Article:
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Can Seahawks convert a longtime Cowboys fan into a 12th Man?
Evan Bush's love for the Cowboys is shaken on a rain-drenched night cheering for the Seahawks alongside the 12th Man.
Special to The Seattle Times
Evan Bush, 23, has cheered for the Cowboys since moving to the Dallas suburbs as a kid and once went on a date with a future Dallas Cowboy cheerleader, though he confesses, "I'm not sure she knew it was a date." He moved to Seattle in September and is an associate producer for The Seattle Times.
About three months ago, I drove through the yellowing hills of Eastern Washington on the last leg of a marathon road trip across the country to my new home in Seattle.
A burglar had broken into my car in Spokane, so I was missing a front passenger window. As a result, I listened to my first Seahawks game as a Washingtonian with wind howling through my car as my radio fought for reception in the hills. Mostly, it choked out static as the Seahawks opened their season against the Arizona Cardinals down in the desert:
"Russ...(static)...Wilson...(static)...dropsback...Lynch...."The bits of garbled announcing I could pick up seemed to indicate castoff quarterback Kevin Kolb, of all people, was leading the Cards to victory with little opposition from a feckless Seahawks offense.
Good, I remember thinking when the final score was announced. No competition to test my loyalty.
Boy, was I wrong.
Let me explain. I've been a blue-blooded Dallas Cowboys fan since about fourth grade. Since the late 1990s, I've been the guy who knew almost every name on the 53-man roster and most of the practice squad, too.
You become a 'Boys fan through osmosis. At some point, the highway billboards, Troy Aikman car-dealership commercials and Randy Galloway talk-radio chatter creep under your skin like a virus.
And you learn to accept the drama, the million-dollar tickets, the coaching carousel, the diva wide receivers, King Jerry, and the TV screen so big it's almost impossible to keep your eyes on the field.
After all, it's not a choice. It's part of living in Texas.
But then I came to Seattle. And I began to wonder, after just one season of cheering on Beast Mode and Russell Wilson's All-American golden arm, have the underdog Hawks won me over?
The Seattle Times sports editor was kind enough to let me test this idea. He scored me a press pass for the big game against the San Francisco 49ers.
So, I headed down to CenturyLink Field via light rail, which was full of Hawks fans in Santa costumes and giggling teenage girls who had just finished shopping at Westlake Center.
What I found at the stadium was quintessential Seattle: Smith Tower lurking behind the Hawks Nest, the smell of pot wafting up the Southwest ramp (a gradual hill by Seattle standards, I suppose), and just enough moisture falling early in the game to keep my notepad damp, but not run its ink.
The game turned out to be an all-out Seattle production. I started out in the press box while the Seahawks warmed up to Macklemore and Ryan Lewis' "Thrift Shop," but decided to keep my head down and follow a photographer through the tunnel and to the field. After nearly running over the guy who carries the live hawk (sorry about that) and a sighting of indie rocker Ben Gibbard (or clone), I was on my way to being drenched and ready to see what the 12th Man was all about.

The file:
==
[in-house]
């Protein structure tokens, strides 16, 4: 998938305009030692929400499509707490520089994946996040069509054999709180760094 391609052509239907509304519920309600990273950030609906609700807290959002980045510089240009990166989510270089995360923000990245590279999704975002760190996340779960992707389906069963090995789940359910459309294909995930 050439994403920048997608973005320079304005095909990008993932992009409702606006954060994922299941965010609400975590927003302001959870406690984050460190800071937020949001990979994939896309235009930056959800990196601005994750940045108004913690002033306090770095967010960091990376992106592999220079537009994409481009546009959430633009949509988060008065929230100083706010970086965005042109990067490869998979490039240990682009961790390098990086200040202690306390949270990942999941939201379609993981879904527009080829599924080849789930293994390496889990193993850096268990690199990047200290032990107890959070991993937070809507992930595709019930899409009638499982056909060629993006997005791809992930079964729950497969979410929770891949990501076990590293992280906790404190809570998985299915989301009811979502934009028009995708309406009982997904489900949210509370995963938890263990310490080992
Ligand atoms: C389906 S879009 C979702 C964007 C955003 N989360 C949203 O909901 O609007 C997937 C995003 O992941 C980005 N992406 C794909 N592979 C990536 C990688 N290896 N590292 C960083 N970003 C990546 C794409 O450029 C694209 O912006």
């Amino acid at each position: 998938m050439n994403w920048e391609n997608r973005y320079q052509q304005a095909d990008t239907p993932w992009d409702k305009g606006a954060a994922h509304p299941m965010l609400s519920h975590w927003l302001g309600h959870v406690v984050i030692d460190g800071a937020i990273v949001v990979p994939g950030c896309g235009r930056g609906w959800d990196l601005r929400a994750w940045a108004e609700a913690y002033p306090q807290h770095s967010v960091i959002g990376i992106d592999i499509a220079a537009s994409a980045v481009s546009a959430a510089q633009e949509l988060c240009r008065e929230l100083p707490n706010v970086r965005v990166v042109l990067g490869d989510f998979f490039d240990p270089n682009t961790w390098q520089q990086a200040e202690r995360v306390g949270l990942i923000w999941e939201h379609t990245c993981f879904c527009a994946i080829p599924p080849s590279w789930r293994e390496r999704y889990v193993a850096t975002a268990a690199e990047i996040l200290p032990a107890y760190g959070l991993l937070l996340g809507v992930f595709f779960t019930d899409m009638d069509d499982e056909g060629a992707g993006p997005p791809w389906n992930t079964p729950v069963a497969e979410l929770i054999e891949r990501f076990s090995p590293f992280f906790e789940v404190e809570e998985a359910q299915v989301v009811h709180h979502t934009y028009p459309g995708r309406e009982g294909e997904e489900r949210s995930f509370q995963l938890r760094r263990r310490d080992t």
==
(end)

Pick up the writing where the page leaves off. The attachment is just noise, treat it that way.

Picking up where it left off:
As a Texan, I can confirm the decibel level at the Clink compares with the other 12th Man's home in Aggieland, but less organized — more Nirvana than brass section.
The fans were just as dedicated, or crazy, as billed. Over at the Hawks Nest, I met an always shirtless 30-year-old named Bubba Carpenter who bellowed and stomped and flexed when just about anything happened, from a 2-yard gain to a touchdown. The lifelong Hawk sported a 12th Man tattoo on his biceps and a hawk design etched into his hairline.
I also happened upon "The Seahawk Rooster," who I met strutting his way through the Clink's halls. With a face painted entirely black and his head adorned with elaborate feathers (and talons?), he shared his secret to being a good Hawks fan:
"Get a little lemon juice and squirt it down the back of your throat. You can be pretty loud."
And how could I forget the Honeybucket-bonded duo? Patrick Harris and Keith Cavalier, both 47, are lifelong friends and Hawks fans who, as part of their game-day experience, seek out a decorative blue-and-green port-a-potty "back in the alley" near the Clink. You've got to go to show your Hawks colors with this rite of passage, they told me.
Good to know.
After four quarters of rain-drenched football, the Seahawks confirmed once again they were far removed from the Kolb-ing they took earlier this season by trouncing their newly cemented NFC West rival, the 49ers, 42-13. Wilson's golden arm remained intact. Seattleites shook the stadium with pounding feet and sore-throated yells.
But, most important, I'd wolfed down my first Seattle dog, climbed to the bleeders in Row NN to meet the real die-hards, and sat soaked in a sea of blue and green. As one lifelong Hawks fan put it, I'd braved enough of the rain to take my "first step" in becoming a Seattleite.
Call me a convert, Seattle. Next trip, I'm looking for that mysterious Honeybucket.